What is surprising (or rather not) is that these test runs were without any warnings to fishermen and boatmen in said test sections, the few who were on the waters at the time of passing of these vessels had to face high waves, enough to topple a less experienced or unaware boatman. The news of these tests were flashed all over the main stream media, but failed to make it to those for whom it mattered. Not an uncommon occurrence at all, but till when will this go un-noticed? On asking these fishermen if they have any clue why this is happening, most of them responded in the negative while a few said they’ve learnt about the government’s plans to run large vessels on the river.
As this conversation extends and questions follow, it is gradually revealed that the picture is not clear and conversations have somehow trickled down in a very muzzled form. Though most fishermen laugh off the prospect of this being a constant activity because of the extreme reduction in water level that the river has seen these past years, often mentioning how large excavators and multiple tugboats have been needed anytime a large vessel has traversed these stretches in lean seasons. There’s talk of loss of fishing nets and reduced catch, difficulty in controlling small country boats in high waves, chances of accidents when transporting villagers to small ‘diars’ for agricultural work, loss of land where there’s no embankments and so on, but this also brings us to the most important part of this article.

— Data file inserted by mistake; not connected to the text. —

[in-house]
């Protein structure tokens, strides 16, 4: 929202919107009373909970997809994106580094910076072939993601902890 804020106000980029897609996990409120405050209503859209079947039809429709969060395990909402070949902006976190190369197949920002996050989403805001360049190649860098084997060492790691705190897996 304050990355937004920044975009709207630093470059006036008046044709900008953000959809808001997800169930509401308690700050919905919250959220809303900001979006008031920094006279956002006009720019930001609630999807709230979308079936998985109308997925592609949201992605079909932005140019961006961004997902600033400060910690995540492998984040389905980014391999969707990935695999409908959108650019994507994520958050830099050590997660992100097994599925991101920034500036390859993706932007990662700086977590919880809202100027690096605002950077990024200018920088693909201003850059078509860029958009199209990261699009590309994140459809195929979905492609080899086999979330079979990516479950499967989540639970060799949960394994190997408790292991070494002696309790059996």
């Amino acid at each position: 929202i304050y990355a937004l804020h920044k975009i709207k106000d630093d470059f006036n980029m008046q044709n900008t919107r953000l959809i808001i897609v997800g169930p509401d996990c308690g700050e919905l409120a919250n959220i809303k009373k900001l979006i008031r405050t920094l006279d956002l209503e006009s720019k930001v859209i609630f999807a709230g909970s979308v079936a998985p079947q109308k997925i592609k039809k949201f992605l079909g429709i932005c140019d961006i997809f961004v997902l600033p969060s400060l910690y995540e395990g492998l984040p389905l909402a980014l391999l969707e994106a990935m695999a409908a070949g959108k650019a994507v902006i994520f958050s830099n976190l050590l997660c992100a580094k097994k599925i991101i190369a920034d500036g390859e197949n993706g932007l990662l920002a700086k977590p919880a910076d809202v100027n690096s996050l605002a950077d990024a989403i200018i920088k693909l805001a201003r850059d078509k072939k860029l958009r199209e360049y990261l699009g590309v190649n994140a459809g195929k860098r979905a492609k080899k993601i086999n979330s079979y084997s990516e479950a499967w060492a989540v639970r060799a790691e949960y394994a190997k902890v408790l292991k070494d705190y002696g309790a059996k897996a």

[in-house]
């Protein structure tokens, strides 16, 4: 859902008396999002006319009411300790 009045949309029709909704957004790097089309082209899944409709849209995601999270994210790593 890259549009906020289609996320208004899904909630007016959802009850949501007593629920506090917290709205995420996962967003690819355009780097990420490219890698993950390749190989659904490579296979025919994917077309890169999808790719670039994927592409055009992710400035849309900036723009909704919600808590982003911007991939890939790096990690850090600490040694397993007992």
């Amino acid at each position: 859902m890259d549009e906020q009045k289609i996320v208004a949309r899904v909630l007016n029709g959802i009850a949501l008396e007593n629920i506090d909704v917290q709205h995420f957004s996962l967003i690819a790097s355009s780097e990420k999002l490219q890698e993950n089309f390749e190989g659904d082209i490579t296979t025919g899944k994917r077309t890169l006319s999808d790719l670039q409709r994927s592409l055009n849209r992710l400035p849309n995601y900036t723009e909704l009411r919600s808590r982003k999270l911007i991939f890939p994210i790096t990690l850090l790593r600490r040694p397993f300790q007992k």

The Water Highway programme on the Ganga has been proposed on a 1500 km stretch from Allahabad to Haldia, with barrages at about every 100 kms. Now, an avid news reader would have knowledge of this as a great policy step but the fisherman who directly depends on the river for his livelihood does not. This holds true for maybe 15-20 different fishing communities that i’ve had the chance to interact with in the first 50 days and even the mention of new barrages was way too shocking for those who have had to bear the burden of Farakka’s impacts. There are even places where locals have signed their wishfulness of a barrage near their villages without understanding consequences and only having been shown the shiny side like we see everyday in the papers, called ‘development’.
The ‘Moving Upstream’ project intends to understand and present a narrative of the river and it’s people, hoping this will lead to more meaningful conversation and inclusive action by the government. In a recent announcement by Sushri Uma Bharti Ji – Union Cabinet Minister of Water Resources, River Development & Ganga Rejuvenation, she said she will march down the length of the river to take stock of the status of various projects commissioned by her. I’m glad that cues are possibly being taken from the Moving Upstream project, but like every other government project, when will our habit of assessment (if at all) after execution stop and preparedness & understanding before implementation materialise? I hope she does her Ganga yatra before approving any projects, I hope for inclusiveness.